‘Underdressed at the Symphony’ Unveils Faye Webster’s New Sound

Faye Webster’s fifth studio album “Underdressed at the Symphony” is a successful deviation from her usual sound and style.

Faye Webster’s fifth studio album “Underdressed at the Symphony,” released March 1, is a whiplash-inducing, disjointed experience — and it works. 

Pivoting from a conglomeration of jazz, bossanova and indie-pop, this new album lacks Webster’s signature stylistic coherence — in this new album, her emphasis on sonic diversity strips her musical range.

Webster’s saccharine lyrics and airy voice, while omnipresent in “Underdressed at the Symphony,” play a less pivotal role than in her last two albums. Playing with symphonic undertones, alt-rock guitar and autotune experimentation, Webster uses this album to expose other sides of her historically homogenous craft.

The opening track “Thinking About You” subtly fades in with a twangy guitar riff, a sonic effect embodying music coming out of a car passing by. As other instruments layer over the initial riff, Webster’s signature light and breezy sound — combined with her brilliantly simple lyrics — lures the listener in. 

“I’m asleep in the moment you’re holding my hand / But I want to remember I’ll sleep when I’m dead,” Webster sings to kick the album off. 

The second track “But Not Kiss” is the listener’s first dive into Webster’s new musical endeavors. The light electric guitar and soft vocal opening mimic her previous sound, creating a false sense of familiarity which is swiftly shattered by the crashing drums and pervasive piano that cut off the song’s first line. 

“Wanna Quit All The Time” pivots back to Webster’s traditional glossy, bossanova-inspired undertones as she masterfully combines gut-wrenchingly relatable lyrics over a soaring steel guitar that leads the song. 

“I used to be self-conscious / Well, really, I still am / I’m just better at figuring out why,” Webster sings. 

“Lego Ring” featuring Lil Yachty was one of the album’s first singles, introducing Webster’s listeners to the new, genre-bending sounds she’s exploring. Webster trades in her airy tone for a whinier chest voice, giving the track a moody atmosphere with lyrics reminiscent of a kid playing with Legos. 

As Webster and Yachty harmonize, the song shifts between punchy verses and a slow, offbeat chorus, keeping the listener engaged throughout the track’s entirety.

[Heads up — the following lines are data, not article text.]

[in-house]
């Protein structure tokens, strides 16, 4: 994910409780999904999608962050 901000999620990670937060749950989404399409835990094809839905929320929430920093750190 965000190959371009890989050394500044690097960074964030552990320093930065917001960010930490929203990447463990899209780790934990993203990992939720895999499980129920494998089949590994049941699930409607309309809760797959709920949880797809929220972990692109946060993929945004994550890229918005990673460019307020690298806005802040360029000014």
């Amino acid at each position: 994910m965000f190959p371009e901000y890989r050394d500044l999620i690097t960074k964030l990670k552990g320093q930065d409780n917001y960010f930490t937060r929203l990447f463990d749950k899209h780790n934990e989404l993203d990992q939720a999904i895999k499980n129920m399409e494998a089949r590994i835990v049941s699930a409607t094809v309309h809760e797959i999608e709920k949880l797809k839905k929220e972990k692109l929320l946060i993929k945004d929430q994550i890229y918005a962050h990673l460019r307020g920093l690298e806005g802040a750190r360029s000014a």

In track six, titled “I’m Feeling Good Today,” Webster forays into the world of overpowering autotune. Although the song’s minimalist guitar riffs are compelling, the autotune masking Webster’s naturally beautiful voice distract from her typically masterful composition. The track’s lyrics are some of the most lackluster in the album, teetering away from colloquially relatable and imagery-focused to reading like a humdrum series of mopey tweets. 

“I’m feeling good today / I ate before noon / I think that’s pretty good for me,” Webster sings. 

Webster’s minimalist lyrical brilliance returns with the following track “Lifetime,” a slow, emotional ballad focusing more on musical feeling than intense lyricism. The melody’s continuous rise and fall parallel the indescribable feeling Webster sings about. 

“No conversation / I get you verbatim / In a lifetime,” Webster sings. 

“He Loves Me Yeah!” combines the different musical elements Webster is working with into a cohesive, catchy and creative punk-pop number. Dynamic drumming and electric guitar are the driving forces behind this song, underscoring Webster’s lyrical joy at learning she is loved. 

“Ebay Purchase History” brings the mood back down to Webster’s leisurely jazz influence, as the soft drumming and layering guitar riffs almost demand the listener to rock back and forth to the captivating beat. 

In the album’s titular track, Webster explores the sense of alienation she feels after losing someone in her life. Infiltrating her soaring musical rhetoric with a brief, ironically triumphant-sounding symphonic interlude, Webster intentionally infuses isolative sonic elements to mimic her own lack of belonging. 

“I’m underdressed at the symphony / Crying to songs / That you put me on / Are you doing all the same things? / I doubt it,” Webster sings. 

The final track of the album “Tttttime” returns once again to Webster’s roots. Describing the nuanced agony of everyday life to the tune of light-hearted steel guitar and sparseness of piano, Webster closes “Underdressed at the Symphony” with percussive allusions to her original sound. 

“I get lost in a song / Take a walk, call my mom / Don’t go out anymore / In half an hour I’ll be bored / I got t-t-t-t-t-t-t-time,” Webster sings. 

Getting “lost in a song” seems to be Webster’s thesis for this album — especially where experimental songs are concerned. “Underdressed at the Symphony” takes Webster’s genre-bending talents to a new level, creating an album not brilliant for its cohesiveness but for its distinct tracks and sonic diversity. 
“Underdressed at the Symphony” is available on all major platforms.

Featured image by Bri Guntz / The Phoenix

Hailey Gates

Hailey Gates